|Publication number||US4799271 A|
|Application number||US 07/027,408|
|Publication date||Jan 17, 1989|
|Filing date||Mar 18, 1987|
|Priority date||Mar 24, 1986|
|Also published as||DE3786816D1, DE3786816T2, EP0239061A2, EP0239061A3, EP0239061B1|
|Publication number||027408, 07027408, US 4799271 A, US 4799271A, US-A-4799271, US4799271 A, US4799271A|
|Inventors||Hikoshi Nagasawa, Kazuo Ito, Shigeru Horii, Katsuhide Tanoshima|
|Original Assignee||Oki Electric Industry Co., Ltd.|
|Export Citation||BiBTeX, EndNote, RefMan|
|Patent Citations (8), Referenced by (19), Classifications (8), Legal Events (4)|
|External Links: USPTO, USPTO Assignment, Espacenet|
1. Field of the Invention
The present invention relates to an optical character reader (hereinafter referred to as OCR) apparatus adapted to yield a picture image signal by illuminating characters written on a document card with light from a light source to render reflected light therefrom to photoelectric conversion to provide an electrical signal, extracting the feature of respective characters by extracting the original characters from the picture image signal one at a time, and comparing the features of an extracted character with a previously stored character pattern in a dictionary memory. More particularly it relates to a word comparison system of an OCR adapted to extract a character group as a word, and to compare the extracted word with a previously stored word in the memory for recognizing characters on a document card.
2. Description of the Prior Art
A prior OCR is adapted, as disclosed in Japanese Patent Application No. 59-125033, to illuminate alphabetic characters written on a document card with a lamp, and focusing reflected light onto a photoelectric converter sensor through a lens to convert the picture image signal on the document card into an electrical signal as an output from the sensor.
In succession, a pre-processing circuit extracts a fractional picture image corresponding to one character from the resulting line image and transmits it to a feature extracting circuit. The feature extracting circuit executes the so-called recognition algorithm adapted to extract the features of a character line or a background in conformity with a predetermined procedure. In succession, a character judgement circuit compares the resulting features with those of characters previously stored in a dictionary memory and delivers coincident character codes to a post-processing circuit. Three cases are considered thereupon as the output from the character judgement circuit: a plurality of character codes are yielded; only one character code is yielded; and no character code is yielded. The post-processing circuit operates for the abovenoted situations as follows: it delivers the one character, when only one character has been yielded, interpreting the character as having been satisfactorily recognized; with no character code being yielded, as described above it delivers a non-recognizable code from its output terminal as an indication that the dictionary has failed to recognize the character as being existent; and furthermore, with a plurality of character codes being yielded, a situation which may frequently occur when the character pattern resembles other character patterns, and hence the character pattern can not be said to correspond to one character code but rather appears to correspond to a plurality of character candidates. There is a method of eliminating unnecessary candidates among those plurality of candidates for selecting only one character code therefrom, by making use of previously known information indicating a certain character is not written on the document card adjoining another certain character on the basis of the context thereof. For example, when "U" and "V" are yielded as those character candidates in an Engligh sentence with a character "Z" located in front of them, the "V" is regarded as being an improper character if located just behind the "Z", it is eliminated with a result of "U" being selected, and thus the "U" code is delivered from an output terminal. Thereupon, information concerning combinations of characters not adjoining to the character code before and behind it can be employed at need by storing such information in a table.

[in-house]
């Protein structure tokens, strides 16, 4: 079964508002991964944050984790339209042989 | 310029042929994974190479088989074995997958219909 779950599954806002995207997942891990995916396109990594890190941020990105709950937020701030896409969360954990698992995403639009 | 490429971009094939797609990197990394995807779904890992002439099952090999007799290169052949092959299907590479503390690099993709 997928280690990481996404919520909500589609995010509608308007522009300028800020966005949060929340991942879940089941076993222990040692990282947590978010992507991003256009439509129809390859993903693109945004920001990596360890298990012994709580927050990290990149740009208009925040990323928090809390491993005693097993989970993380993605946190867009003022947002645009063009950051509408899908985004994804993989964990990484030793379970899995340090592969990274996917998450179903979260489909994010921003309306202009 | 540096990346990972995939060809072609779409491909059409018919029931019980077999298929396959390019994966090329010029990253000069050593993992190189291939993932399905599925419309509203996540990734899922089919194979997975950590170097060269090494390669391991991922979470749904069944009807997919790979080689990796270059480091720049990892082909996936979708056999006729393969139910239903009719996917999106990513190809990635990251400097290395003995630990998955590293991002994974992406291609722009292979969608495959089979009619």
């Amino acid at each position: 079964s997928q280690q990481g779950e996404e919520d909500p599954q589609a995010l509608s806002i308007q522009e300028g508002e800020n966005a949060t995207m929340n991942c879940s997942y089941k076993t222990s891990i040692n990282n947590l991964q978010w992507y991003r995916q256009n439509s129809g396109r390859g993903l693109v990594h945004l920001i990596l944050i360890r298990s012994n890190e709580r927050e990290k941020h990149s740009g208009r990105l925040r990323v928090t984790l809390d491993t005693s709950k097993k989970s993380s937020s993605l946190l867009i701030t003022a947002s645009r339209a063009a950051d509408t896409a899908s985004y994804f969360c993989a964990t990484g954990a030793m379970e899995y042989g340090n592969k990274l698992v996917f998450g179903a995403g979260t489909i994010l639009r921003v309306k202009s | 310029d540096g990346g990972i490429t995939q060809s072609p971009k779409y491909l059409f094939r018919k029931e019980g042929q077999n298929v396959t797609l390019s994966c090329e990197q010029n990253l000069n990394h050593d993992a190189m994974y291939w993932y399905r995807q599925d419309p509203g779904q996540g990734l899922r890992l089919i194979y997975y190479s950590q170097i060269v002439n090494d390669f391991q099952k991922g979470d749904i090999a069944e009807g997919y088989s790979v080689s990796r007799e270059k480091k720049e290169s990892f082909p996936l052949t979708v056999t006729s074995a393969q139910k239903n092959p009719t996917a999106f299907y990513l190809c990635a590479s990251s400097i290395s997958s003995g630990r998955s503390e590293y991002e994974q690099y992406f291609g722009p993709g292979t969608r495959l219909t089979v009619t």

In addition, another known method judges whether or not the candidate character is proper by noting two or three adjacent characters to previously provide the frequency of occurrences of combinations of those characters (this known method is called a 2-gram, 3-gram, and generally n-gram method).
In still another known method, a word is extracted from a character group read by a character judgement circuit to compare it with a stored previously word for judgement at a word level. Namely, character codes of characters constructing read words are compared in succession with those stored constructed words, and the stored word having the largest numbers of coincident character codes is judged to be the read word.